October 26, 2022

The story of 3 IPOs and what we can learn from it

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It's no secret that taking a company public can be a huge payday for founders, employees, and their investors. But what’s often less talked about is the uncertainty of that journey.

In this post, I’ll share the tale of three IPOs from our portfolio in order to provide a behind-the-scenes look at what it takes to go public. So, whether you're considering an IPO for your own company, or just curious about how it all works, read on for an inside look at one of the most exciting (and nerve-wracking) times in a founder's life.

To IPO or not to IPO?

NGP’s own Paul Asel did an in-depth analysis of the last three years of technology IPOs of 80 VC-backed companies that reached unicorn status at IPO.

A few key highlights were:

  • The companies were 12 years old on average at IPO. Only 25% were founded after Jan 2012.
  • The companies had a $12B average market cap in Feb of 2022, since then their total market capitalization is down 32% and 89% of the companies have lost value.
  • 57% of companies lost value at IPO

Public markets have remained jittery and volatile with a portion of listed loss-making SaaS companies correcting by up to 80%, and the broader S&P index correcting to levels of November 2020 for a YTD correction of 25%.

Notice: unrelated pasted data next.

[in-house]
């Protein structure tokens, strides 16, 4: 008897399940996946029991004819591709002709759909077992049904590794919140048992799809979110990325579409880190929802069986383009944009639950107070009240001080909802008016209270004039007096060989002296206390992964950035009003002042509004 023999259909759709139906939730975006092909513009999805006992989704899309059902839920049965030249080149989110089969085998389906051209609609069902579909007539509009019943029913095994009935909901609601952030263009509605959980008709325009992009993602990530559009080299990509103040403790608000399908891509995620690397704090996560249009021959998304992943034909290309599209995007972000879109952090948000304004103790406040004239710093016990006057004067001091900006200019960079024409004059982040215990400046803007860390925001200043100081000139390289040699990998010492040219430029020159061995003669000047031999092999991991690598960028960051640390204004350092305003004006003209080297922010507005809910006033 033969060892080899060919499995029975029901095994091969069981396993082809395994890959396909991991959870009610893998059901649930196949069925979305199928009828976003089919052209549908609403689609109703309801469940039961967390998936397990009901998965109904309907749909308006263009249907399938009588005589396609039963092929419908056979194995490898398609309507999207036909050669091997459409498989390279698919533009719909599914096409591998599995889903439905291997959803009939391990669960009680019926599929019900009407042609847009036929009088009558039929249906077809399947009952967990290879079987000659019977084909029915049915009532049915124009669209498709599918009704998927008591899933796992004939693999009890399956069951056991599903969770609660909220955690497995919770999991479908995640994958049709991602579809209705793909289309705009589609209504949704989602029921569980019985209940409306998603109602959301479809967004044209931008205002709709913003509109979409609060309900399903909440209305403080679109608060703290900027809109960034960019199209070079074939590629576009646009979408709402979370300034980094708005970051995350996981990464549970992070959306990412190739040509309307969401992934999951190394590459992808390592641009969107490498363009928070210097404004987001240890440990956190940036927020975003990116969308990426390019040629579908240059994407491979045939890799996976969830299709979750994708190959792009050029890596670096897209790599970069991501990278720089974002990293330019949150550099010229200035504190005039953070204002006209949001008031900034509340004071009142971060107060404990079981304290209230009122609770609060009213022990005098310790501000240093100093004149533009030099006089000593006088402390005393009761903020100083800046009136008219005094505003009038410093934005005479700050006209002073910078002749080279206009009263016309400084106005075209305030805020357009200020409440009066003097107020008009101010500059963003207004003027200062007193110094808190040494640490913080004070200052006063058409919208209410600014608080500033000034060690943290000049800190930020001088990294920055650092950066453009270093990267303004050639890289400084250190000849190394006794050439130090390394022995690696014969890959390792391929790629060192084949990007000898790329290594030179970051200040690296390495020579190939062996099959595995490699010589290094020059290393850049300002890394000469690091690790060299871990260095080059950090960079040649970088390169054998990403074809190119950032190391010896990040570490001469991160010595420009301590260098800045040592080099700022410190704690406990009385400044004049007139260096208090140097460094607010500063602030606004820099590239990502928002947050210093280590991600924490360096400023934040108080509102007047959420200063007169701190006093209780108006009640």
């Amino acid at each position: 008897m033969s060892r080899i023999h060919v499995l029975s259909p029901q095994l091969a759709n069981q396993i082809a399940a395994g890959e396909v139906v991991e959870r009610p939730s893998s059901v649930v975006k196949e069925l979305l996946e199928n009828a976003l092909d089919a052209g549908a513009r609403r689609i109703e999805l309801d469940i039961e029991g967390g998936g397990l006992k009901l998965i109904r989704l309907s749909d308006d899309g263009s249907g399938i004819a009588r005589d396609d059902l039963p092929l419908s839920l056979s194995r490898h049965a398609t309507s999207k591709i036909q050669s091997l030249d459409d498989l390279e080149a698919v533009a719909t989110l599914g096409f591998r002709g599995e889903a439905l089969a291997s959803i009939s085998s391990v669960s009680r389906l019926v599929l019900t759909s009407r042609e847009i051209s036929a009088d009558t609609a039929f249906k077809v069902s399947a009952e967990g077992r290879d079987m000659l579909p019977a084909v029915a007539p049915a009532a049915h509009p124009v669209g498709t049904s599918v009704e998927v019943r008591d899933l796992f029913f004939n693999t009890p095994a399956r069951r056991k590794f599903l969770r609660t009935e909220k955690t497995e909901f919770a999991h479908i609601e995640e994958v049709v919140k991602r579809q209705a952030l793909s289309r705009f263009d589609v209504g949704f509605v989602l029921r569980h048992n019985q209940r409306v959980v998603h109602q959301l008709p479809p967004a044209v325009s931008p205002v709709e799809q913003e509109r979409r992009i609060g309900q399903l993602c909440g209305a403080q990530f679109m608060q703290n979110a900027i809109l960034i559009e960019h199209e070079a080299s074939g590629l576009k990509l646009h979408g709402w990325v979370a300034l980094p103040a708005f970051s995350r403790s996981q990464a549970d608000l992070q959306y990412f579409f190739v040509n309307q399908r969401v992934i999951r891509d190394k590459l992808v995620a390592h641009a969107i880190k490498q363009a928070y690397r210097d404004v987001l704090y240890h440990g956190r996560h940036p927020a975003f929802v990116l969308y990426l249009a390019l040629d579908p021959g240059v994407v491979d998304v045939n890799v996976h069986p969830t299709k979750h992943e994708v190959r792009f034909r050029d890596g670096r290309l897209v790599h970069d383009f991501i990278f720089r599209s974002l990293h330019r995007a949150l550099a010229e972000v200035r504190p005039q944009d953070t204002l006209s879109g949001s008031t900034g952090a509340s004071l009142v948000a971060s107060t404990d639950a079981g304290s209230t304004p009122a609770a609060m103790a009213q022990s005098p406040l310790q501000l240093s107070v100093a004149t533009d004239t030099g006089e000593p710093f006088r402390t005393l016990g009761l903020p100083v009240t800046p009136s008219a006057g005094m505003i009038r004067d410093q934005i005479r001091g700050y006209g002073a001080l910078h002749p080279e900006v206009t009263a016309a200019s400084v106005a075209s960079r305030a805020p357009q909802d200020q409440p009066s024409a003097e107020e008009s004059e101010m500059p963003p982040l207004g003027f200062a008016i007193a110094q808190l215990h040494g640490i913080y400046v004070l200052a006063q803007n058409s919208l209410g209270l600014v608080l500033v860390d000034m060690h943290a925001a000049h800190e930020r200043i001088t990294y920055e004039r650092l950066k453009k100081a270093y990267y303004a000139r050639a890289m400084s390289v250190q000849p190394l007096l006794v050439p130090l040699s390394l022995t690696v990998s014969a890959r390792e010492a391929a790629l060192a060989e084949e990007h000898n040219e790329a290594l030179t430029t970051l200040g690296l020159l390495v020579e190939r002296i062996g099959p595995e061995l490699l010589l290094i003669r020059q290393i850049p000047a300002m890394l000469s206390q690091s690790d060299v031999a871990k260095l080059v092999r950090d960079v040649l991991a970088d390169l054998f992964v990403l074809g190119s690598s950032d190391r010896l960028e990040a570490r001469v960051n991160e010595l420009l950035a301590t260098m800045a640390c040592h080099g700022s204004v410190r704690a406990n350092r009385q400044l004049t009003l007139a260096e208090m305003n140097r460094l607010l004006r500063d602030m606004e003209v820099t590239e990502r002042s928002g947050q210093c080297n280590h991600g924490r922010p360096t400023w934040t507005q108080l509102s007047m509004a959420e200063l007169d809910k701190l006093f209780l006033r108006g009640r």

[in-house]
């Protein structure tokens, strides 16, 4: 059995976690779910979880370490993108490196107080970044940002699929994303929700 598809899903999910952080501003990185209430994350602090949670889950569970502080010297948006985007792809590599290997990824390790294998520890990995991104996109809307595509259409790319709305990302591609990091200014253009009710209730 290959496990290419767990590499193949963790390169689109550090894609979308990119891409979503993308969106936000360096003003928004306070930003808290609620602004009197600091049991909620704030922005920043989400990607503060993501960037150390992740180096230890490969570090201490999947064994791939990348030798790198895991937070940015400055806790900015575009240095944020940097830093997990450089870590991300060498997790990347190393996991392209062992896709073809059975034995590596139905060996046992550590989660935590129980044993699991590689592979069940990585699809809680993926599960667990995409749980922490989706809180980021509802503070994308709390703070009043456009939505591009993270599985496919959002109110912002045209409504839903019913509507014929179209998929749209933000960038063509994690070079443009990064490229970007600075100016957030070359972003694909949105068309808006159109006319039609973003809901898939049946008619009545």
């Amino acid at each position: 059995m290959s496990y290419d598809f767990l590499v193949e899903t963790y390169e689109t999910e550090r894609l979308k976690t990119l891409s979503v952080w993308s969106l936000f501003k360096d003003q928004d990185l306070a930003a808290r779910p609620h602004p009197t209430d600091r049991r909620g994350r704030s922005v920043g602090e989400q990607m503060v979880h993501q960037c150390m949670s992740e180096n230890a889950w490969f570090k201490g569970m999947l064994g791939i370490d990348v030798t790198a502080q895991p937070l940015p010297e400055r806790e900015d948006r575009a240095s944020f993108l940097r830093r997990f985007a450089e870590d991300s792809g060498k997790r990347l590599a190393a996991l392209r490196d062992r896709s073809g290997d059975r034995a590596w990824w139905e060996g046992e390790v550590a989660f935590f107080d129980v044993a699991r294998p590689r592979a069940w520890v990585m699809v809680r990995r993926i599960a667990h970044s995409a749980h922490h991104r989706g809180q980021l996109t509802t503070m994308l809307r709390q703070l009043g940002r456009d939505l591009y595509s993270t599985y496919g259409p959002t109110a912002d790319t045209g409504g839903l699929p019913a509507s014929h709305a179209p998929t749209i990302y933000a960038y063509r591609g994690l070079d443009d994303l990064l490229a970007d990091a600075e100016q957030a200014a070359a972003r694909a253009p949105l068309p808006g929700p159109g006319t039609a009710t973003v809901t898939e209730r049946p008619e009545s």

2022 IPO Activity
Source: EY https://www.ey.com/en_gl/ipo/trends

We have seen an almost complete shutdown of IPOs as well as a complete decimation of SPAC listings. In the opposite direction, M&A has remained very robust in the technology sector, with an 18% increase in 1H of 2022 over 1H of 2021. A few weeks ago, we witnessed the 2nd largest VC-backed M&A transaction of all time with Adobe’s $20B acquisition of Figma, Meta’s WhatsApp acquisition remains the largest at $21B at closing after adjustments. A record $1.9 Trillion of cash is available on the balance sheets of S&P500 companies, supporting a bullish outlook for continued strong M&A.

What do these market gyrations mean for entrepreneurs and investors looking for an exit?

Traditionally 10% of exits for NGP have come through public listings and although sought after by many entrepreneurs, they are tricky to oversee with 6-month lock-up periods and potentially weak aftermarket trading or lack of institutional support. Separately from managing trading and liquidity in the stock, there is the challenge of managing and guiding employees and their expectations for a potential life-changing windfall, at least on paper. However, a windfall can evaporate faster than morning mist.